In my early years as a young Jesuit, while eating the evening meal there would be reading from the Martyrology. Every day there were stories of holy women and men who were killed, slain, burned, torn limb-from-limb, and in many other ways showed their faith and love for God. This was the least tasty portion of the meal. It was rather difficult to indicate silently, your desire for the catsup while the blood of the faithful was pouring out of the reader's lips. I would wonder often if I could stay faithful to Christ if I were having my tongue cut out or my body placed in a metal coffin and placed on a roaring fire for me to be boiled into eternal life. “No,” I would avow quietly, “I would be out of there right now.” It really was a great way to limit one’s food intake and a great way to pray for greater faith.
Today we hear about a young man who believed, professed his faith and received his reward by being stoned into eternal life. He was the first to die for believing in Jesus and his death has an echo of how Jesus died. He asked that forgiveness be granted to those who are killing him.
Saul is standing by watching this and must have wondered why somebody would give up his life for such a new way of living. He himself, would live out his life for the same belief, but for now, he receives the recognition which the stoners give him and waits for the day the Lord Jesus will appear to him and recognize him as a newly chosen apostle.
This is the last Sunday before Pentecost, and so ends the Easter Weeks in which we have reflected upon our baptisms. We have prayed with the meanings of being baptized into Christ. We have heard how the community grew as members entered through the waters of rebirth. We have heard how being in Christ does not resolve all human struggles, but rather we are to embrace all the varying aspects of our own humanity and that of others.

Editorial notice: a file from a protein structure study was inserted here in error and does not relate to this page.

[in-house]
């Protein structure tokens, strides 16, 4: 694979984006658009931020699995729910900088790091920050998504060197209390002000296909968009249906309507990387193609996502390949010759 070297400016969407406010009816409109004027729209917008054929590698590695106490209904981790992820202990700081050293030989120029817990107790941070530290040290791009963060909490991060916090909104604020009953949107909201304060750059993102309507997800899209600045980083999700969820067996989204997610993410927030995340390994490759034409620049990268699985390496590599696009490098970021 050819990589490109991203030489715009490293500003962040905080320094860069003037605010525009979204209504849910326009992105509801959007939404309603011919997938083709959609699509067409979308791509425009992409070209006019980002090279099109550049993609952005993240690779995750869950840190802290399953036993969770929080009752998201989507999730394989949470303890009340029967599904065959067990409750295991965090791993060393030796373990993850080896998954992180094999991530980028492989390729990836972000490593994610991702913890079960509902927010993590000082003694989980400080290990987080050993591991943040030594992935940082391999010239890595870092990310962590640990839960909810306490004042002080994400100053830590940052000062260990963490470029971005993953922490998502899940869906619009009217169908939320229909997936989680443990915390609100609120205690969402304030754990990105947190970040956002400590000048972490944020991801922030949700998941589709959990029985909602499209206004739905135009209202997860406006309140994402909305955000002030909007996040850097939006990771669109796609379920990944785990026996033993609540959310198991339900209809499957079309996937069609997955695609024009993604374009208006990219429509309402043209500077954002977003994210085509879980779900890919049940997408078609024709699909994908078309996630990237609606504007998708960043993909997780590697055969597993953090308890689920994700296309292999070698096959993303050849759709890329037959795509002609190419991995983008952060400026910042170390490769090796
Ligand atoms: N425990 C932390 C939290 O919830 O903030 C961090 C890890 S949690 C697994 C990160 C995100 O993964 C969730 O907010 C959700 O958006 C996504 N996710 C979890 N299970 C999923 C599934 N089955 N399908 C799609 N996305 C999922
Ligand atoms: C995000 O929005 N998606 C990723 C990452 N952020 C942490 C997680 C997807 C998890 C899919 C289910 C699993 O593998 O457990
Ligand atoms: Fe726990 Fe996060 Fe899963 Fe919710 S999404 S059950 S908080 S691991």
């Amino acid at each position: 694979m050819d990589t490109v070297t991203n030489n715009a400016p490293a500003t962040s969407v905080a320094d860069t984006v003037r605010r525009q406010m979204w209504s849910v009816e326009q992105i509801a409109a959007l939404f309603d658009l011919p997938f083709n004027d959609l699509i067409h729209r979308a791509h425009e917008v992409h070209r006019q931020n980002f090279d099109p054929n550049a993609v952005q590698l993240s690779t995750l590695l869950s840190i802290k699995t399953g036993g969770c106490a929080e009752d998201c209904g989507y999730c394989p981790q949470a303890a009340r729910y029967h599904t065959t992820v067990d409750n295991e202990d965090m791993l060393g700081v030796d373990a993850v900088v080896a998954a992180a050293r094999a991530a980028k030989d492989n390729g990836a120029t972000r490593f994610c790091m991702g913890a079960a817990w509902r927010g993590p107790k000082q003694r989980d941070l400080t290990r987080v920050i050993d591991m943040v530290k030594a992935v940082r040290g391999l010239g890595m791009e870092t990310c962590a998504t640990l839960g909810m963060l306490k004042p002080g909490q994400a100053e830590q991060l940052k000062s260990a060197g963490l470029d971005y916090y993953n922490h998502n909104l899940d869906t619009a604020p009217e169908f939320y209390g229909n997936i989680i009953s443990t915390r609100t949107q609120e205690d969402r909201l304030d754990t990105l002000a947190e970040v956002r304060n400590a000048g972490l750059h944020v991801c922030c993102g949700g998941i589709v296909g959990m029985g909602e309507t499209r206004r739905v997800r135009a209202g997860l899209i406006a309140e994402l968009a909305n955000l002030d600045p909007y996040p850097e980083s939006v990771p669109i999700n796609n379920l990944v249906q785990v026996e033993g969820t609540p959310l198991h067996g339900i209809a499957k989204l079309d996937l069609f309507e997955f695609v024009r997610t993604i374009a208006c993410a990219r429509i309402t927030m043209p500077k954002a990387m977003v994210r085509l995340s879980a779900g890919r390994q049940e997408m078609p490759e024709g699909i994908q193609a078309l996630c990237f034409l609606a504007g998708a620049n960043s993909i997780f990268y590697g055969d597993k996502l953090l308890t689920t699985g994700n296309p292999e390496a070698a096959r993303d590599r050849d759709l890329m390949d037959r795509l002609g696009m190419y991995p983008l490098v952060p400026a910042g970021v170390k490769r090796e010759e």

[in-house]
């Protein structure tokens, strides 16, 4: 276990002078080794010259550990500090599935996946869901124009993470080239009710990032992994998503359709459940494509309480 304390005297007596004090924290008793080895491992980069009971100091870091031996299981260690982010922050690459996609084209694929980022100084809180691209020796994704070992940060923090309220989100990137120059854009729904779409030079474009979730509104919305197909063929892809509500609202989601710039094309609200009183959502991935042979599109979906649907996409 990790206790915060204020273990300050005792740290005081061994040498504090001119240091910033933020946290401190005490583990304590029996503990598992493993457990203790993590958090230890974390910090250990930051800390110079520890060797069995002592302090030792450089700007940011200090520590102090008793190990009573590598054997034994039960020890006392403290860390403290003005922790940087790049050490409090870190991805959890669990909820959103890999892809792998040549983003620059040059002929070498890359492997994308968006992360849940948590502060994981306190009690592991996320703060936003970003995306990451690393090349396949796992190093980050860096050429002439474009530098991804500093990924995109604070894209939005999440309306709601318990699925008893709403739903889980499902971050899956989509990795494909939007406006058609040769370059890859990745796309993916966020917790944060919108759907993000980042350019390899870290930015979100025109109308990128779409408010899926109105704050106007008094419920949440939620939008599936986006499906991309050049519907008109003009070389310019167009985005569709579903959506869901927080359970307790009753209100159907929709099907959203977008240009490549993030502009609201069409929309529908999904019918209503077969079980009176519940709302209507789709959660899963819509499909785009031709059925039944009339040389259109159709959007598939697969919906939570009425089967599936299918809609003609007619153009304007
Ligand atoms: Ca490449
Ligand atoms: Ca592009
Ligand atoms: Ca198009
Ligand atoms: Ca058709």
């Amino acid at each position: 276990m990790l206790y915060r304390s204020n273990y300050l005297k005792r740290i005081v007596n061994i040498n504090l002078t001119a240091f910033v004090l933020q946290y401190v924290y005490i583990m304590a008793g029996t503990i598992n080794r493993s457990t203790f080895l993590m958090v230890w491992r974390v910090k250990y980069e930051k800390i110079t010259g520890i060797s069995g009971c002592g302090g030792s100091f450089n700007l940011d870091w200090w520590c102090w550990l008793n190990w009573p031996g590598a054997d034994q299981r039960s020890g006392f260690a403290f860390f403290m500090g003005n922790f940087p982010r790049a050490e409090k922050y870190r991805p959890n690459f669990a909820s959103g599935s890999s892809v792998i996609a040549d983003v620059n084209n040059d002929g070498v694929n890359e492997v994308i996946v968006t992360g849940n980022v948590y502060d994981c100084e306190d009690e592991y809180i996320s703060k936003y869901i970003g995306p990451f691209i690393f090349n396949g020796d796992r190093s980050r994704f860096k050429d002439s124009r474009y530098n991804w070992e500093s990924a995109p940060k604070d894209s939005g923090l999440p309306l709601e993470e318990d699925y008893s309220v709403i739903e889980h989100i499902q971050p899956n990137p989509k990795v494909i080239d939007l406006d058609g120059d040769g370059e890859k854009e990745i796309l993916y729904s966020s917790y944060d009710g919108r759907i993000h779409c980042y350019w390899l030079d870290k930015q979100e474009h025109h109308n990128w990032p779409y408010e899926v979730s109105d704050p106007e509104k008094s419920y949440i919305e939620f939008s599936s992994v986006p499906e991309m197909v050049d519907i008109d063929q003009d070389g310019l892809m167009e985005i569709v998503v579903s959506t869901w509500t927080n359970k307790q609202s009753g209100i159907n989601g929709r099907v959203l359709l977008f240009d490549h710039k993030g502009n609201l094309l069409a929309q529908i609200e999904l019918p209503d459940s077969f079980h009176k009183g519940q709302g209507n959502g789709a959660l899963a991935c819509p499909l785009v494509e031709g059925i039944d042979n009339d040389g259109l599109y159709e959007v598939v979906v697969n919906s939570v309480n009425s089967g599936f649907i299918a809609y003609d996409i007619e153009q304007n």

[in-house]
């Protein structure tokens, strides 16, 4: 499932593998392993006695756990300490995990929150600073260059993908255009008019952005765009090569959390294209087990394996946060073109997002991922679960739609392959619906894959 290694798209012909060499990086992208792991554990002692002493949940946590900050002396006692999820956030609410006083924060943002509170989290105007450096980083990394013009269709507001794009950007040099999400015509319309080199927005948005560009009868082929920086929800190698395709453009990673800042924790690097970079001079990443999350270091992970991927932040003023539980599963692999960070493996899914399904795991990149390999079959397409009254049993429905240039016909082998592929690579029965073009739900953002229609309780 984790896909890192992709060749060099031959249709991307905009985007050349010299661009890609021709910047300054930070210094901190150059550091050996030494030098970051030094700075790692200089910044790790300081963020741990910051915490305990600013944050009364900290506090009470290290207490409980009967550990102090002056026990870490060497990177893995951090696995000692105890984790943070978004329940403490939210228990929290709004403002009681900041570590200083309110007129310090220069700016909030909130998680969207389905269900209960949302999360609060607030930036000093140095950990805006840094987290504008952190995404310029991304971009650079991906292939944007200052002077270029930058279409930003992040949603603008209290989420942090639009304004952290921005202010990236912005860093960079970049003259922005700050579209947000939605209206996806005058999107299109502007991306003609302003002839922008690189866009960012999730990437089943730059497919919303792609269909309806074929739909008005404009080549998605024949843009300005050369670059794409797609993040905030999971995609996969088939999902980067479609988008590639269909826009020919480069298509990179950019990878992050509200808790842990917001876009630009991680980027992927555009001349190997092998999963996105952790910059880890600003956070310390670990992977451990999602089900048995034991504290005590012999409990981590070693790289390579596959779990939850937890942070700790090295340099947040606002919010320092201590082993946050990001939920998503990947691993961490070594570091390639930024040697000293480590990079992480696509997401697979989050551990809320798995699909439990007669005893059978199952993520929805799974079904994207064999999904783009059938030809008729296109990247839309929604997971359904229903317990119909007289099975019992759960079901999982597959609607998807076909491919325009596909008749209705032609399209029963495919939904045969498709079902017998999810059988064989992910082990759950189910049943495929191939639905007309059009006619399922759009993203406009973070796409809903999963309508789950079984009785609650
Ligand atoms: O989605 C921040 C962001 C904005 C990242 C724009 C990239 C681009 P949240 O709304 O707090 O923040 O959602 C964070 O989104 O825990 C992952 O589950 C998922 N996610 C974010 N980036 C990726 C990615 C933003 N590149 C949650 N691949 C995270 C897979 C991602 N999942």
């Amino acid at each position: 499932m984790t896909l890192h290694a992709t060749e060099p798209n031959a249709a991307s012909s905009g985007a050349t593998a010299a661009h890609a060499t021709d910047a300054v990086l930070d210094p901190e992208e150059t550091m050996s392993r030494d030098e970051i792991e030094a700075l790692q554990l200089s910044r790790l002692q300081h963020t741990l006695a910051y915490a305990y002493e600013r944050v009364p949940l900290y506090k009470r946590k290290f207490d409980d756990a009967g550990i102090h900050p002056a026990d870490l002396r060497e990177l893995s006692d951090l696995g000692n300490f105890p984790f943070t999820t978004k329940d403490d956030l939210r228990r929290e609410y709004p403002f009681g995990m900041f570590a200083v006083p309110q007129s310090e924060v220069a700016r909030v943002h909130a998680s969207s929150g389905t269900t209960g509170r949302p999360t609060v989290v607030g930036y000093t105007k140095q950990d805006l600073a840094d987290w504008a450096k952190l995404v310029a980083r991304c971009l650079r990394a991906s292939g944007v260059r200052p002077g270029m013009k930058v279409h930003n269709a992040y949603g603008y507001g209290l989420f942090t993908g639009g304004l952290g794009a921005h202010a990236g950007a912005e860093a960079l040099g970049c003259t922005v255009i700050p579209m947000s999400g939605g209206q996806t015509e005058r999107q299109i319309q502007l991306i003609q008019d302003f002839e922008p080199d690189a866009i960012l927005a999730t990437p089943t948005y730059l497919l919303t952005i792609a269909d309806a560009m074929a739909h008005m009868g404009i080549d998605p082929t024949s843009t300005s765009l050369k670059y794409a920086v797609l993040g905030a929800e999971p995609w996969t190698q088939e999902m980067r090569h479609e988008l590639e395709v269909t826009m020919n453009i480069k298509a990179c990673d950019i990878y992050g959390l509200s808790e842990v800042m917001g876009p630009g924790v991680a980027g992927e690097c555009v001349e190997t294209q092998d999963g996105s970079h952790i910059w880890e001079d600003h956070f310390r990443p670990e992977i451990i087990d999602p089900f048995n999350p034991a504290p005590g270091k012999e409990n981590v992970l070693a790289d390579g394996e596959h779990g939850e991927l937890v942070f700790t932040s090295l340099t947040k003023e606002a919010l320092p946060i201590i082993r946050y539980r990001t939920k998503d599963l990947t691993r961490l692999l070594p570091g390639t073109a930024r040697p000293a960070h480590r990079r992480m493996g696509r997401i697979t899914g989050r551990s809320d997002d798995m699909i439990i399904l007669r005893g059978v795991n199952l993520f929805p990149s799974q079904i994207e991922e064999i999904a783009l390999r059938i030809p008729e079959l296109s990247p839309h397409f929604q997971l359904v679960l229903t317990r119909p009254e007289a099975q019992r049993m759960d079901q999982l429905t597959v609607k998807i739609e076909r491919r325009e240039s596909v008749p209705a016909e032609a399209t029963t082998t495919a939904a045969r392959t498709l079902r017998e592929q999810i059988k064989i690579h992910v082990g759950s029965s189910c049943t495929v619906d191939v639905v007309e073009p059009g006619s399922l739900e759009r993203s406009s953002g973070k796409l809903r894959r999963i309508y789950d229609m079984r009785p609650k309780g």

We hear Jesus praying to His Father in today’s Gospel. It is the last few verses of His final instruction to His disciples. He is praying that they live faithfully their being one with Him, in Him. This is the final element of being baptized into Christ. He has been sent and His disciples will soon learn with the coming of the Holy Spirit, that they are also to be sent.
Now back to being a martyr, a true witness. It is not helpful for us to wonder under what circumstances would we deny our baptisms into Christ. Living them more spiritedly is more graceful and realistic. What is realistic is how we enter each day into our being sent into this world. When we are asked, “How’s it going,” we should interpret the “it” as our mission, our being sent. How does the “going” go? To be entered into Christ’ community, into being forgiven, into union with Him evolves eventually into our personal martyrdom of the every-day. We can read about the lions eating the Christians while we eat our hamburgers, but eating more deeply the moments of our being faithful to our moments is holiness and a great profession of just who we are.
He prays for His disciples and for us as well, that we might be one with Him through being baptized so that we would live in this world as women and men who cause the same wonder as Paul found watching Stephen. Sometimes we might think that an instant, a single dying for faith just might be a little easier than the martyrdom of the day-by-day dying we do in our families, communities, parishes and within our single selves.
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